Search Results

You are looking at 1 - 1 of 1 items for

  • Author or Editor: Timothy H. Vernier x
  • Refine by Access: All Content x
Clear All Modify Search

Abstract

OBJECTIVE

Perform a cadaveric experimental pilot study to measure and compare potential radiation exposure to an orthopedic surgeon from 2 different-generation mini C-arm models during a simulated orthopedic surgery.

SAMPLE

16 radiation dosimeters.

METHODS

Mock surgery setups were constructed with a canine cadaver thoracic limb and 2 different-generation mini C-arm models. Four radiation dosimeters were placed near the mini C-arm to mimic common locations of radiation exposure during image acquisition. One mini C-arm was placed in auto technique mode, and 100 static images were acquired. The dosimeters were replaced, and a 5-minute-long dynamic image was acquired. The same protocols were repeated for the second mini C-arm. The dosimetry badges were then submitted for radiation exposure quantification.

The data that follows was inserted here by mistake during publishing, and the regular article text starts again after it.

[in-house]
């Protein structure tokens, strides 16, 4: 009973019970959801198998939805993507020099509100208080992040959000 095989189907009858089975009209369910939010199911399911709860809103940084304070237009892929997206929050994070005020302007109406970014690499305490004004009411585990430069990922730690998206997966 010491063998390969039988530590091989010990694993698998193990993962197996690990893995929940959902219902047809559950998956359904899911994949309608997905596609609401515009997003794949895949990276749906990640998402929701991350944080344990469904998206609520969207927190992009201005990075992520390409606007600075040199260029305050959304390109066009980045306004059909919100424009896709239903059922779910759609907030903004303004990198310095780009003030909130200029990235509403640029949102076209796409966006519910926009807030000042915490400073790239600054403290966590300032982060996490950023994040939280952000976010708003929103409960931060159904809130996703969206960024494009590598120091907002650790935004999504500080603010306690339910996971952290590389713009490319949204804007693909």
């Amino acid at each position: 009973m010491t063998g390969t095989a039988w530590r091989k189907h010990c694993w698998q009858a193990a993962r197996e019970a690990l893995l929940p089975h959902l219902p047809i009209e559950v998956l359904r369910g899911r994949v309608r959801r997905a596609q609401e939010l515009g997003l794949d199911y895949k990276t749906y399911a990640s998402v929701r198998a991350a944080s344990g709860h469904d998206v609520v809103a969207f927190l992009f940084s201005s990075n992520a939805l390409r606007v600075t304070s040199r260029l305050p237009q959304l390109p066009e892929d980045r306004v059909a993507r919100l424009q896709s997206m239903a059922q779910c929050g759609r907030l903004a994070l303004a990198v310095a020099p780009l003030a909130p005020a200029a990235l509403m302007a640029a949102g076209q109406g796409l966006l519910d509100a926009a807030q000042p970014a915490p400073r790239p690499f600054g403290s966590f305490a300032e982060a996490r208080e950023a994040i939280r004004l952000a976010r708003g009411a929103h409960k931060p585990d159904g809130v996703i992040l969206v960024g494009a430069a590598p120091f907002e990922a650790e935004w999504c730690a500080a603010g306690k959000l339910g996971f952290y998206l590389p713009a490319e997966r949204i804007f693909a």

RESULTS

All but 1 dosimeter had radiation exposure levels below the detectable limits of the dosimeter. The dosimeter closest to the primary x-ray beam of 1 mini C-arm during dynamic image acquisition had a reading of 1 mrem.

CLINICAL RELEVANCE

Intraoperative radiation exposure from the mini C-arm is low, specifically to areas not protected by lead and in close proximity to the primary x-ray beam. That being said, surgeons should always practice the principles of ALARA (ie, as low as reasonably achievable) to minimize radiation exposure in the workplace.

Restricted access
in Journal of the American Veterinary Medical Association